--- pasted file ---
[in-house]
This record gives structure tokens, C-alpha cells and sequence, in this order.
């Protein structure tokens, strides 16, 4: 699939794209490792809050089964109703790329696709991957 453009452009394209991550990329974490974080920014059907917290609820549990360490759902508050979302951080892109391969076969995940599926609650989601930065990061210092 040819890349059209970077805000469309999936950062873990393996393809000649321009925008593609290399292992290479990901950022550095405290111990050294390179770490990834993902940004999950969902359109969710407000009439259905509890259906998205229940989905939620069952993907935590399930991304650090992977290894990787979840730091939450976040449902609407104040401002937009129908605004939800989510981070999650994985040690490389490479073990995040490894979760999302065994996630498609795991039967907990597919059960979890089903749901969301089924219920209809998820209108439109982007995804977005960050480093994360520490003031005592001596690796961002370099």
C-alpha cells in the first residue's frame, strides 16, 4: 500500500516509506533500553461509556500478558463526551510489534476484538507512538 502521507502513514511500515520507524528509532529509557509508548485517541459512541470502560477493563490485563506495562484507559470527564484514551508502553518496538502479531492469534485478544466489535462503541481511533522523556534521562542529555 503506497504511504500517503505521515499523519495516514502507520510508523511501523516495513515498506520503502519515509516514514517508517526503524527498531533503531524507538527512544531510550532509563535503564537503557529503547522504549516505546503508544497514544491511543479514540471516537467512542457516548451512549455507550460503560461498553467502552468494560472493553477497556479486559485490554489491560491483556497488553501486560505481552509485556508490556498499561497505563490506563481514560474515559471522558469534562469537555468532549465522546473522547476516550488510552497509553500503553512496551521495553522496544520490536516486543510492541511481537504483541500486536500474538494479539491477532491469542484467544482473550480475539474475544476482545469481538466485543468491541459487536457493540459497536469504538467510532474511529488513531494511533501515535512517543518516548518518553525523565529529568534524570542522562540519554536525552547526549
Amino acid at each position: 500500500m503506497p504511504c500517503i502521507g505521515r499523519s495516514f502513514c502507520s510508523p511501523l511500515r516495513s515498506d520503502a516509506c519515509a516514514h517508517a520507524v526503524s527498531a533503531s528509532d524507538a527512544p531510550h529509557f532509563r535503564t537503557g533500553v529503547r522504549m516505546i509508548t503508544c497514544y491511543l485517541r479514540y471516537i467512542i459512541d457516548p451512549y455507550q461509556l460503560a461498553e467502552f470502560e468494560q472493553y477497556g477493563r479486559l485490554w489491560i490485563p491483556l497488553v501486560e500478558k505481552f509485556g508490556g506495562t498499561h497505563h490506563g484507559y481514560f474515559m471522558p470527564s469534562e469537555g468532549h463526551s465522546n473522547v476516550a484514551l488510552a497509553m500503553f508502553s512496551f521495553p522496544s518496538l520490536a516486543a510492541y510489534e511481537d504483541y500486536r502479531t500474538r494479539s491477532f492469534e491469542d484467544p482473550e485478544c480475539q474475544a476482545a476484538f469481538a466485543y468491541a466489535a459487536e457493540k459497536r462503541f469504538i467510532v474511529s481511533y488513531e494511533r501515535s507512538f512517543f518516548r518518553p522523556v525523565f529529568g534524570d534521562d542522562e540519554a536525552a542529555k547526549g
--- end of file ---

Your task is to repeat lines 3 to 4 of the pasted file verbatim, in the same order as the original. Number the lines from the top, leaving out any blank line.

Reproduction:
């Protein structure tokens, strides 16, 4: 699939794209490792809050089964109703790329696709991957 453009452009394209991550990329974490974080920014059907917290609820549990360490759902508050979302951080892109391969076969995940599926609650989601930065990061210092 040819890349059209970077805000469309999936950062873990393996393809000649321009925008593609290399292992290479990901950022550095405290111990050294390179770490990834993902940004999950969902359109969710407000009439259905509890259906998205229940989905939620069952993907935590399930991304650090992977290894990787979840730091939450976040449902609407104040401002937009129908605004939800989510981070999650994985040690490389490479073990995040490894979760999302065994996630498609795991039967907990597919059960979890089903749901969301089924219920209809998820209108439109982007995804977005960050480093994360520490003031005592001596690796961002370099």
C-alpha cells in the first residue's frame, strides 16, 4: 500500500516509506533500553461509556500478558463526551510489534476484538507512538 502521507502513514511500515520507524528509532529509557509508548485517541459512541470502560477493563490485563506495562484507559470527564484514551508502553518496538502479531492469534485478544466489535462503541481511533522523556534521562542529555 503506497504511504500517503505521515499523519495516514502507520510508523511501523516495513515498506520503502519515509516514514517508517526503524527498531533503531524507538527512544531510550532509563535503564537503557529503547522504549516505546503508544497514544491511543479514540471516537467512542457516548451512549455507550460503560461498553467502552468494560472493553477497556479486559485490554489491560491483556497488553501486560505481552509485556508490556498499561497505563490506563481514560474515559471522558469534562469537555468532549465522546473522547476516550488510552497509553500503553512496551521495553522496544520490536516486543510492541511481537504483541500486536500474538494479539491477532491469542484467544482473550480475539474475544476482545469481538466485543468491541459487536457493540459497536469504538467510532474511529488513531494511533501515535512517543518516548518518553525523565529529568534524570542522562540519554536525552547526549